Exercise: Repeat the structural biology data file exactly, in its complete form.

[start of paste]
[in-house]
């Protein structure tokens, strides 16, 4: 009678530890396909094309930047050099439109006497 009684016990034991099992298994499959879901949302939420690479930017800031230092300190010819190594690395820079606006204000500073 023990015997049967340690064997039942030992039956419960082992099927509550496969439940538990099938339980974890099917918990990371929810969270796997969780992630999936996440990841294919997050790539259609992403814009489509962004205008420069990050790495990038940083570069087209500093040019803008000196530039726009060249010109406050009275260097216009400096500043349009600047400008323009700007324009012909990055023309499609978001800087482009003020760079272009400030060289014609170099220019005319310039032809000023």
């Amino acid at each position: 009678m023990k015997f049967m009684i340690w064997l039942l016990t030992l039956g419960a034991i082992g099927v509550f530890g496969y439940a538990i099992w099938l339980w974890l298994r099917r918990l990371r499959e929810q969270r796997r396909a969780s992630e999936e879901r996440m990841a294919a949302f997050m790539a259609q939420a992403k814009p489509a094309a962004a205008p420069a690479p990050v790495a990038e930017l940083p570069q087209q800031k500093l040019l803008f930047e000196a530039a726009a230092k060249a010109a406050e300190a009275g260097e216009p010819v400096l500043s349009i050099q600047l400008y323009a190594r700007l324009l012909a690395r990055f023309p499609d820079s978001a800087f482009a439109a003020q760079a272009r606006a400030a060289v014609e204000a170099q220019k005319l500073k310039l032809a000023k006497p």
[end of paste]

[in-house]
């Protein structure tokens, strides 16, 4: 009678530890396909094309930047050099439109006497 009684016990034991099992298994499959879901949302939420690479930017800031230092300190010819190594690395820079606006204000500073 023990015997049967340690064997039942030992039956419960082992099927509550496969439940538990099938339980974890099917918990990371929810969270796997969780992630999936996440990841294919997050790539259609992403814009489509962004205008420069990050790495990038940083570069087209500093040019803008000196530039726009060249010109406050009275260097216009400096500043349009600047400008323009700007324009012909990055023309499609978001800087482009003020760079272009400030060289014609170099220019005319310039032809000023």
């Amino acid at each position: 009678m023990k015997f049967m009684i340690w064997l039942l016990t030992l039956g419960a034991i082992g099927v509550f530890g496969y439940a538990i099992w099938l339980w974890l298994r099917r918990l990371r499959e929810q969270r796997r396909a969780s992630e999936e879901r996440m990841a294919a949302f997050m790539a259609q939420a992403k814009p489509a094309a962004a205008p420069a690479p990050v790495a990038e930017l940083p570069q087209q800031k500093l040019l803008f930047e000196a530039a726009a230092k060249a010109a406050e300190a009275g260097e216009p010819v400096l500043s349009i050099q600047l400008y323009a190594r700007l324009l012909a690395r990055f023309p499609d820079s978001a800087f482009a439109a003020q760079a272009r606006a400030a060289v014609e204000a170099q220019k005319l500073k310039l032809a000023k006497p």